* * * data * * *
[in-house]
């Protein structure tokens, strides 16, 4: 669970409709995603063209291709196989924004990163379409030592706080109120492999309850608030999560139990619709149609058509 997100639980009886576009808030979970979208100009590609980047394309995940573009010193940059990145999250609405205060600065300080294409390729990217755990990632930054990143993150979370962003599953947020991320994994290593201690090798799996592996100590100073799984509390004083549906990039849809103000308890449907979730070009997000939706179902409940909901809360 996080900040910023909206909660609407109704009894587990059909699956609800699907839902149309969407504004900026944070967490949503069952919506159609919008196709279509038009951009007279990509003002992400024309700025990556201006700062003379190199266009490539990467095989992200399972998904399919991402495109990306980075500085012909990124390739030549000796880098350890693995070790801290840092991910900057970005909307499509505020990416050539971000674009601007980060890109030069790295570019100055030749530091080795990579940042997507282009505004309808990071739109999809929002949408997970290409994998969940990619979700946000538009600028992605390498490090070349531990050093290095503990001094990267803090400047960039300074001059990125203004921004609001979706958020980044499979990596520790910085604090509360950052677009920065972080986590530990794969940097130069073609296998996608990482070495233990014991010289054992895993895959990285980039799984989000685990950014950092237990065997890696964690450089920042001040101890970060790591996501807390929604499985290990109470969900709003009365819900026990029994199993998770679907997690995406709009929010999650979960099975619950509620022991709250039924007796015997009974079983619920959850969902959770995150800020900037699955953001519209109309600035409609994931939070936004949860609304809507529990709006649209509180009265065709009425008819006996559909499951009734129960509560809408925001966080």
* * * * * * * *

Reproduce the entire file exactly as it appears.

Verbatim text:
[in-house]
């Protein structure tokens, strides 16, 4: 669970409709995603063209291709196989924004990163379409030592706080109120492999309850608030999560139990619709149609058509 997100639980009886576009808030979970979208100009590609980047394309995940573009010193940059990145999250609405205060600065300080294409390729990217755990990632930054990143993150979370962003599953947020991320994994290593201690090798799996592996100590100073799984509390004083549906990039849809103000308890449907979730070009997000939706179902409940909901809360 996080900040910023909206909660609407109704009894587990059909699956609800699907839902149309969407504004900026944070967490949503069952919506159609919008196709279509038009951009007279990509003002992400024309700025990556201006700062003379190199266009490539990467095989992200399972998904399919991402495109990306980075500085012909990124390739030549000796880098350890693995070790801290840092991910900057970005909307499509505020990416050539971000674009601007980060890109030069790295570019100055030749530091080795990579940042997507282009505004309808990071739109999809929002949408997970290409994998969940990619979700946000538009600028992605390498490090070349531990050093290095503990001094990267803090400047960039300074001059990125203004921004609001979706958020980044499979990596520790910085604090509360950052677009920065972080986590530990794969940097130069073609296998996608990482070495233990014991010289054992895993895959990285980039799984989000685990950014950092237990065997890696964690450089920042001040101890970060790591996501807390929604499985290990109470969900709003009365819900026990029994199993998770679907997690995406709009929010999650979960099975619950509620022991709250039924007796015997009974079983619920959850969902959770995150800020900037699955953001519209109309600035409609994931939070936004949860609304809507529990709006649209509180009265065709009425008819006996559909499951009734129960509560809408925001966080």